The Study of Animal Languages by Lindsay Stern
Random House: 2/19/19
eBook review copy; 240 pages
The Study of Animal Languages by Lindsay Stern is a recommended novel about a marriage in crisis due to a lack of communication.
Prue, a professor of in the emerging field of biolinguistics, the
the biology and evolution of language, is delivering the college's
annual lecture in the Life Sciences about birdsong. Her husband, Ivan, a
philosophy professor of epistemology at the same college in Rhode
Island, has gone to Vermont to pick up her father, Frank, who is
determined to attend her lecture. She doesn't want him there as his
bipolar disorder can make him and his actions unstable and
unpredictable. Ivan is driving Frank to hear the lecture and he is
supposed to make sure Frank takes his meds.
Ivan and Prue are very different personalities but so far have made
their marriage work, although Ivan now feels a distance between them.
The expectation is that this lecture and weekend will represents an
important step in her career since Prue's lecture on birdsong will
likely result in tenure for her. Both the lecture and the weekend don't
go as planned at all. Not only is Frank not taking his meds and causes
several problems, Prue's lecture is not at all what Ivan and the college
expected. Adding to the drama is Ivan's suspicions that Prue is
interested in a visiting professor.
The Study of Animal Languages follows Ivan and one crisis,
misunderstanding, and incident after another. Communication is lacking
between everyone in this novel. This is really a chronicle of one
disastrous weekend and the breakdown of a couple's marriage. There
really is no right or wronged party. Both Ivan and Prue are making
errors, although the focus in the novel is about Ivan's mistakes and
misreading of situations. For example, Ivan is placed in charge of
medicating Frank, while Prue is never proactive, following-up on this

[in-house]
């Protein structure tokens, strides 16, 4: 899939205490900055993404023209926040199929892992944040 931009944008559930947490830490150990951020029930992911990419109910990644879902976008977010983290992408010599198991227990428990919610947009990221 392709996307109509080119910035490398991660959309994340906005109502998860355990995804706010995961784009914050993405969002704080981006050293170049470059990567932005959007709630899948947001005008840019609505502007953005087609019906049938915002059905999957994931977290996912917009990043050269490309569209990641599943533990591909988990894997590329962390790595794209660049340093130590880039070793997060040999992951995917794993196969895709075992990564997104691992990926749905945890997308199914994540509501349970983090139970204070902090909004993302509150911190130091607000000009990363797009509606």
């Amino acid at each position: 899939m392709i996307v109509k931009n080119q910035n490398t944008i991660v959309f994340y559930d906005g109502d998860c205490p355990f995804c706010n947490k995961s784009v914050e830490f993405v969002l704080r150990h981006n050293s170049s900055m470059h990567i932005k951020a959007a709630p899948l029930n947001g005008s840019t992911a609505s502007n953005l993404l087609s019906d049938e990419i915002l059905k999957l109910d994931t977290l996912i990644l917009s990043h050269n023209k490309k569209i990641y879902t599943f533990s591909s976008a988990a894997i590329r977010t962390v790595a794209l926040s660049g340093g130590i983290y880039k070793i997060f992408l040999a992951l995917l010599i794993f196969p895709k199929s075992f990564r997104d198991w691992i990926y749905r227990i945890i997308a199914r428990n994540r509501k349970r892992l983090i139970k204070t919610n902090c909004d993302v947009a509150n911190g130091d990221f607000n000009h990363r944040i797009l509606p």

important detail until the disastrous end results. Prue also lets Ivan
know in front of colleagues that she hasn't turned down a fellowship
that he thought she had. Both of these people are disastrous at
The prose is very descriptive - erudite and dense at times - but also insightful. "The more incisive her contributions, she once
remarked, in a rare display of cynicism, the more likely they were to
elicit from her male interlocutor a bashful deference, disguised as
respect." The relationship between Ivan and
Prue, as well as with the other characters, is a series of one misstep
after another. Stern does capture the limitations of language and how we
misunderstand each other and ourselves in numerous ways every day.
As a character, Ivan is well-developed, as is Frank
to some extent, but Prue, remains a bit of a cipher with limited
character development. It might have helped the novel out to either know
Prue better or provide Ivan with a more complete background. I just
kept thinking that the novel, although good, was missing a key piece, an
important piece of the puzzle that needed to be communicated. Perhaps
that is intended in this novel about limitations of interpersonal
communication, but it still felt like it missed the mark.
My review copy was courtesy of Penguin